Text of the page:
The geological travels of Sir Charles Lyell in Madeira and the Canary Islands, 1853–1854
L. G. Wilson, 2007. "The geological travels of Sir Charles Lyell in Madeira and the Canary Islands, 1853–1854", Four Centuries of Geological Travel: The Search for Knowledge on Foot, Bicycle, Sledge and Camel, P. N. Wyse Jackson
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Throughout his life, Lyell travelled extensively, always as a keen observer. He viewed the Earth's geological history as continuous with and subject to the same processes of change as at present. Leopold von Buch's theory of craters of elevation contradicted Lyell's view of Earth history. Thus Lyell travelled to Madeira and the Canary Islands in 1853 to see von Buch's evidence. Lyell found the islands formed by a long series of volcanic eruptions, not by the single explosive upheaval that von Buch had described. Nevertheless, Lyell still accepted Léonce Élie de Beaumont's claim that lava flows could not form compact rock on steep slopes. In 1855, Lyell learned from Eilhard Mitscherlich that on Stromboli contemporary steeply inclined lava flows were forming solid rock. In 1857, Lyell went to Sicily where unmistakable evidence contradicted Élie de Beaumont. In the walls of the Valle del Bove, steeply inclined layers of lava were intersected by dykes that pointed towards a former centre of eruption at Trifoglietto, later buried by volcanic rocks emitted from the present centre of eruption at the summit of Etna, proving that the Valle del Bove could not have originated as a crater of elevation.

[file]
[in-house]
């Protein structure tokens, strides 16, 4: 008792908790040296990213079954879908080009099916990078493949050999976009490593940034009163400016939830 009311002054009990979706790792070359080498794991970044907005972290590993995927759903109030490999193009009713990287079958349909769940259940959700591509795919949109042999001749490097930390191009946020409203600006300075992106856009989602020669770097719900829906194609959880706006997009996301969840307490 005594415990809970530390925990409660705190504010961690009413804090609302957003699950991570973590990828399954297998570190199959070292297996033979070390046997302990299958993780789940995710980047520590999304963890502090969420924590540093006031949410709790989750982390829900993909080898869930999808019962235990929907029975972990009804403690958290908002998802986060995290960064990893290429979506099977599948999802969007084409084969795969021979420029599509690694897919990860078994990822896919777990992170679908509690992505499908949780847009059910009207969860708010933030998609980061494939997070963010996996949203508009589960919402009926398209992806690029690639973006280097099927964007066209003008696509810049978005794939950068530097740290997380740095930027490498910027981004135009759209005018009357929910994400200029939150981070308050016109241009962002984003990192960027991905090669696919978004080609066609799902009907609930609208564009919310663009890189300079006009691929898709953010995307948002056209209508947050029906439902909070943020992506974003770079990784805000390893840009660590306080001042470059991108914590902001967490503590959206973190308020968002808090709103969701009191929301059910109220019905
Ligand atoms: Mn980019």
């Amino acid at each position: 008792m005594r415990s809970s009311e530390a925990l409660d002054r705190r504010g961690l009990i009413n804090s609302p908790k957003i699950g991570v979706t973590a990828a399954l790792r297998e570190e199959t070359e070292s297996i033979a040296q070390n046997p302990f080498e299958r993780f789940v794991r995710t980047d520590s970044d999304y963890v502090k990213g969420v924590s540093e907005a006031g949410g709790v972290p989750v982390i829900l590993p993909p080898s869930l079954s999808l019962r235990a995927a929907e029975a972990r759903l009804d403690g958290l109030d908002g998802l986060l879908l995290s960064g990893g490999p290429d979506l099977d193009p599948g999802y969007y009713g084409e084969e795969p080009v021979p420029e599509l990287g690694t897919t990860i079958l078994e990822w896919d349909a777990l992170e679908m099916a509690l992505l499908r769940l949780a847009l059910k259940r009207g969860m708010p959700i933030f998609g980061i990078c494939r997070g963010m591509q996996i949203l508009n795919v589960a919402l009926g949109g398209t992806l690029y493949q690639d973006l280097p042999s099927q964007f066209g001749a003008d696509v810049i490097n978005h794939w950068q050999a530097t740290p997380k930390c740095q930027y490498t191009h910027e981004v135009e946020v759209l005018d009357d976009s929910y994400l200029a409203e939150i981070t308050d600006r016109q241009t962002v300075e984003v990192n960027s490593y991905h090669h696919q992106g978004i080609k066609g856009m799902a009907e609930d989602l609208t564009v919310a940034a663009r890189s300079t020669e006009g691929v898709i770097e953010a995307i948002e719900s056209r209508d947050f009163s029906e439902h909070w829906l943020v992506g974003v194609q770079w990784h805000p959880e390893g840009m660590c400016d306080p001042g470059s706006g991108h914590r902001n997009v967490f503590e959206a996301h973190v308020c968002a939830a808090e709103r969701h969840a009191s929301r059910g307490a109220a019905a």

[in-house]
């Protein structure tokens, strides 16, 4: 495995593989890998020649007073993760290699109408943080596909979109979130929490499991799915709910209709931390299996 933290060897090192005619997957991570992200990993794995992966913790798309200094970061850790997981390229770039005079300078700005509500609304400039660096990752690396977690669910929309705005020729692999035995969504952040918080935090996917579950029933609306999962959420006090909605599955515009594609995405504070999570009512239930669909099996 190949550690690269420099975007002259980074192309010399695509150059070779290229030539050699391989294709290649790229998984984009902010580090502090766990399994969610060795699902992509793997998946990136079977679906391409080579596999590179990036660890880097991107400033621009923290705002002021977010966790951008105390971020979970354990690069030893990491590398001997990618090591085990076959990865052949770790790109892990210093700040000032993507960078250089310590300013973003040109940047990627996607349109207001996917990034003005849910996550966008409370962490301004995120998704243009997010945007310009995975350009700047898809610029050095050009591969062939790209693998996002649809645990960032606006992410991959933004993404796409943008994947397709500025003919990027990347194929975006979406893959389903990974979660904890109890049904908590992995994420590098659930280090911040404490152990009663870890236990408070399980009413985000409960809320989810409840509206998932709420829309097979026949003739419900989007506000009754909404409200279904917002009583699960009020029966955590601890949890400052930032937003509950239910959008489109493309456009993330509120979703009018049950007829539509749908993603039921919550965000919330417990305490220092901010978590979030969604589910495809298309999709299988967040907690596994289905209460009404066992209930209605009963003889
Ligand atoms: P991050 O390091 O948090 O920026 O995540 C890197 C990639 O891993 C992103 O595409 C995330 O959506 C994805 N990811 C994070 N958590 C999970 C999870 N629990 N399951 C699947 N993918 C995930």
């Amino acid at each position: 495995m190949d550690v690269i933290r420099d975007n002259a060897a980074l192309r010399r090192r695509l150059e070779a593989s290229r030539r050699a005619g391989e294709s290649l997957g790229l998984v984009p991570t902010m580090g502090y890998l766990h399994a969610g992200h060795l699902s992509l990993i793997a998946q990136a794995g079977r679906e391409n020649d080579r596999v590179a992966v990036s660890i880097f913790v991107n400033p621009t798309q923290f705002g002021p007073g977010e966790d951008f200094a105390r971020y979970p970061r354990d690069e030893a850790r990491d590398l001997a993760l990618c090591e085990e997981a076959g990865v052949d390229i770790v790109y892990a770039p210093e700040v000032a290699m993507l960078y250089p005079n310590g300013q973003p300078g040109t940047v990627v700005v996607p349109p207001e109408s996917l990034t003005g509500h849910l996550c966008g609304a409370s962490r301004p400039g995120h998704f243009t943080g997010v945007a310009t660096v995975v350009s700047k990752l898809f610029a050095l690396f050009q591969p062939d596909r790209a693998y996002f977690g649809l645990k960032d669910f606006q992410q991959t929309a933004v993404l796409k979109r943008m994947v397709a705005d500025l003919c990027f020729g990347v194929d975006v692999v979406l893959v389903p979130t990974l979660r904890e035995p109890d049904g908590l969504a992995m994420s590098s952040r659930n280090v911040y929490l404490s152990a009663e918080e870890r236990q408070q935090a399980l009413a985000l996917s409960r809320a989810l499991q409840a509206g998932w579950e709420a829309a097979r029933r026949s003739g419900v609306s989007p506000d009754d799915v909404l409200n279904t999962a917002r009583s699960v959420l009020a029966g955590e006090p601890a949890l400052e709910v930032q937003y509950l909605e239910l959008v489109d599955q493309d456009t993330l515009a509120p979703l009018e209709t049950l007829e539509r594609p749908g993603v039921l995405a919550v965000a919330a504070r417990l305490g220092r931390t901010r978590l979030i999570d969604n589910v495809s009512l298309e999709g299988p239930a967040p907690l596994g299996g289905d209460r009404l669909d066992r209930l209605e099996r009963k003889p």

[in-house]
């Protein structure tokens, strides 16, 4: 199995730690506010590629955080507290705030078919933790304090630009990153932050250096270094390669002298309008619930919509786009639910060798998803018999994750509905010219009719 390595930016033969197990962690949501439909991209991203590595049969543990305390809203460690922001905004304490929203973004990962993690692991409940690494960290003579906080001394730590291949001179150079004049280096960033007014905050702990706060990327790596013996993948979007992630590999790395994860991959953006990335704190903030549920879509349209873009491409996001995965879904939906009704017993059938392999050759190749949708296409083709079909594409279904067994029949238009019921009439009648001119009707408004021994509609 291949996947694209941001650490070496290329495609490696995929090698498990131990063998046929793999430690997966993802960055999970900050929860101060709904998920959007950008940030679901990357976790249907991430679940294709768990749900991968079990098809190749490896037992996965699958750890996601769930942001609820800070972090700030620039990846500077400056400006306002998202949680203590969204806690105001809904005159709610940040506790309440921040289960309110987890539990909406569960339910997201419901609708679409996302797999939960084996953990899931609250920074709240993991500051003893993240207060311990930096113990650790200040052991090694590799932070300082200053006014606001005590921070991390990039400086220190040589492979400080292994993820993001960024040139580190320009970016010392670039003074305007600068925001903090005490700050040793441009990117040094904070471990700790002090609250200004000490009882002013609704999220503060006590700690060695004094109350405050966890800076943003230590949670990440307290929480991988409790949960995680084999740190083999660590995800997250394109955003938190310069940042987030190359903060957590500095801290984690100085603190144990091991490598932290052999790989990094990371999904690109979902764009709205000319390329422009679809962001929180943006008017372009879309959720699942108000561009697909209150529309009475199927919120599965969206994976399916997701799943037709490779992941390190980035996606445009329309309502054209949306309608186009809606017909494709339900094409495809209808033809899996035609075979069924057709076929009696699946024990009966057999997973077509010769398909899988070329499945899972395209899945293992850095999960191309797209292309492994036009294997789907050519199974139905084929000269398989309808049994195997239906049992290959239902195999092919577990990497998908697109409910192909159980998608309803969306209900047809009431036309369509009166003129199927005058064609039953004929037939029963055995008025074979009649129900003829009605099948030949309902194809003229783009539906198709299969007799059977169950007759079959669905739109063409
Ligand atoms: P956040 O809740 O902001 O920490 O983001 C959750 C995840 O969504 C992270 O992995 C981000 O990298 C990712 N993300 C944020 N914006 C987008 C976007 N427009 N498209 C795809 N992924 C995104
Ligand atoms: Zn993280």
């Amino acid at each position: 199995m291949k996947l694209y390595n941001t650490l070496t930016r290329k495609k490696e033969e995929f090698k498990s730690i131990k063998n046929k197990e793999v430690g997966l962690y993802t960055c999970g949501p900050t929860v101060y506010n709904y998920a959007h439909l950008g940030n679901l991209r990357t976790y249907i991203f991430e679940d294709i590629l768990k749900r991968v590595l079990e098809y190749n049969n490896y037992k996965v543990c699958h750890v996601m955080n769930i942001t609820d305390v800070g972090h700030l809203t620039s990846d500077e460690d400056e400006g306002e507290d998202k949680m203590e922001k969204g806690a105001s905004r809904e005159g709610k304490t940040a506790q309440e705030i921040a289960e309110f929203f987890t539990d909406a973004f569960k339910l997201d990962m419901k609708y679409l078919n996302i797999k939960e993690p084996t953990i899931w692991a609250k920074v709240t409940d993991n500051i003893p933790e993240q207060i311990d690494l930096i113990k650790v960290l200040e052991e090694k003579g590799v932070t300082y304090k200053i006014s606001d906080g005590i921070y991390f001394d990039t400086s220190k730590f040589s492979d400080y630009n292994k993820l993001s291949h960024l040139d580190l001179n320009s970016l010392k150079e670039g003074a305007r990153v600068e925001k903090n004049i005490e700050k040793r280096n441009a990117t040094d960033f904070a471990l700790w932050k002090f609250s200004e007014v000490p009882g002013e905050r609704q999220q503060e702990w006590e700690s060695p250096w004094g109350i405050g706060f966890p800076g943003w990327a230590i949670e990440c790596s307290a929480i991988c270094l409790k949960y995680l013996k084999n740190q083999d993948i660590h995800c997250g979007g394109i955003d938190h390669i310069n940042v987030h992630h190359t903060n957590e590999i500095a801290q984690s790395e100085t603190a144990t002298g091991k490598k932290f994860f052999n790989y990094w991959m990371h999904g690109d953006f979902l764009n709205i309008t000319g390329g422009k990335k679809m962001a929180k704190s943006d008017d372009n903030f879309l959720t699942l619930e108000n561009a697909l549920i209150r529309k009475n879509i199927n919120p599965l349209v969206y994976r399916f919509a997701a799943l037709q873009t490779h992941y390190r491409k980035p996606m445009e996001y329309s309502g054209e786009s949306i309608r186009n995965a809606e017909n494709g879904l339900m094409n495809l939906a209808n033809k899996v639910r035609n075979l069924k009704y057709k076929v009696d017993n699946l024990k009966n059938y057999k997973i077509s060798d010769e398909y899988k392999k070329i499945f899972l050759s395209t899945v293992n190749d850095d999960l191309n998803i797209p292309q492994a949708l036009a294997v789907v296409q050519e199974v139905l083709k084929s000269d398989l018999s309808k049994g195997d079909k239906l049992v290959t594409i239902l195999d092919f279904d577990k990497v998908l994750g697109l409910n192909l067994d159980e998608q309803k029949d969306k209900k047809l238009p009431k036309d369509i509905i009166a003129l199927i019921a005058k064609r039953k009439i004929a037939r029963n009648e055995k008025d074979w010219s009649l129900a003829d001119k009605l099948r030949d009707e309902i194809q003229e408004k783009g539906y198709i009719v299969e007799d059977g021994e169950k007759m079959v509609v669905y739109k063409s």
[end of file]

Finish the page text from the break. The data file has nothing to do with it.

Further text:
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In the last four centuries geologists have traversed the globe, searching for economically important materials or simply to satisfy their intellectual curiosity. Geologists have often been at the vanguard of scientific exploration.
The microscopist Robert Hooke explored the Isle of Wight, and Charles Darwin the Cape Verde islands and parts of South America. The volcanic wonders of Italy and central France attracted native and foreign visitors including Lyell and Murchison. The Tyrrell brothers faced great hardship in northern Canada, as did the actor and mineralogist Charles Lewis Giesecke in Greenland. The development of Sydney, Australia depended on finding limestone for building. French geologists relied on camels in the Sahara, and Grenville Cole trusted his tricycle to carry him across Europe.
Four Centuries of Geological Travel: The Search for Knowledge on Foot, Bicycle, Sledge and Camel focuses on the complexities of geological exploration and will be of particular interest to Earth scientists, historians of science and to the general reader interested in science.